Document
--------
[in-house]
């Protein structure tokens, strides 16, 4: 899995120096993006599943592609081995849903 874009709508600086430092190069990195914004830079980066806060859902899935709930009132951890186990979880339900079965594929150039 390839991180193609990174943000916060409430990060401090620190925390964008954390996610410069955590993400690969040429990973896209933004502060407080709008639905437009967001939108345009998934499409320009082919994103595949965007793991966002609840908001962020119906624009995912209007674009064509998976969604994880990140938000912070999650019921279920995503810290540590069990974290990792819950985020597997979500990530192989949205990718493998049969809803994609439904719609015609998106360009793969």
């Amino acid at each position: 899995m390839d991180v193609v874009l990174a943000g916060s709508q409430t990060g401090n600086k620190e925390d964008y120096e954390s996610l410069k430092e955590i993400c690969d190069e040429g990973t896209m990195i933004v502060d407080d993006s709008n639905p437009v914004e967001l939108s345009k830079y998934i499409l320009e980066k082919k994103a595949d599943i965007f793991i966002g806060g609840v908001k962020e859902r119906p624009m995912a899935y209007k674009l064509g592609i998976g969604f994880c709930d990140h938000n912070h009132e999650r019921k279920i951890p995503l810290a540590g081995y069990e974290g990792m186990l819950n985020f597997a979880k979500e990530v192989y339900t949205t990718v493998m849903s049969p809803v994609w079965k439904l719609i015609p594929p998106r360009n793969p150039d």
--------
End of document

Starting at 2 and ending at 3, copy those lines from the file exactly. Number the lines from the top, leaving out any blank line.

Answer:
């Protein structure tokens, strides 16, 4: 899995120096993006599943592609081995849903 874009709508600086430092190069990195914004830079980066806060859902899935709930009132951890186990979880339900079965594929150039 390839991180193609990174943000916060409430990060401090620190925390964008954390996610410069955590993400690969040429990973896209933004502060407080709008639905437009967001939108345009998934499409320009082919994103595949965007793991966002609840908001962020119906624009995912209007674009064509998976969604994880990140938000912070999650019921279920995503810290540590069990974290990792819950985020597997979500990530192989949205990718493998049969809803994609439904719609015609998106360009793969």
């Amino acid at each position: 899995m390839d991180v193609v874009l990174a943000g916060s709508q409430t990060g401090n600086k620190e925390d964008y120096e954390s996610l410069k430092e955590i993400c690969d190069e040429g990973t896209m990195i933004v502060d407080d993006s709008n639905p437009v914004e967001l939108s345009k830079y998934i499409l320009e980066k082919k994103a595949d599943i965007f793991i966002g806060g609840v908001k962020e859902r119906p624009m995912a899935y209007k674009l064509g592609i998976g969604f994880c709930d990140h938000n912070h009132e999650r019921k279920i951890p995503l810290a540590g081995y069990e974290g990792m186990l819950n985020f597997a979880k979500e990530v192989y339900t949205t990718v493998m849903s049969p809803v994609w079965k439904l719609i015609p594929p998106r360009n793969p150039d």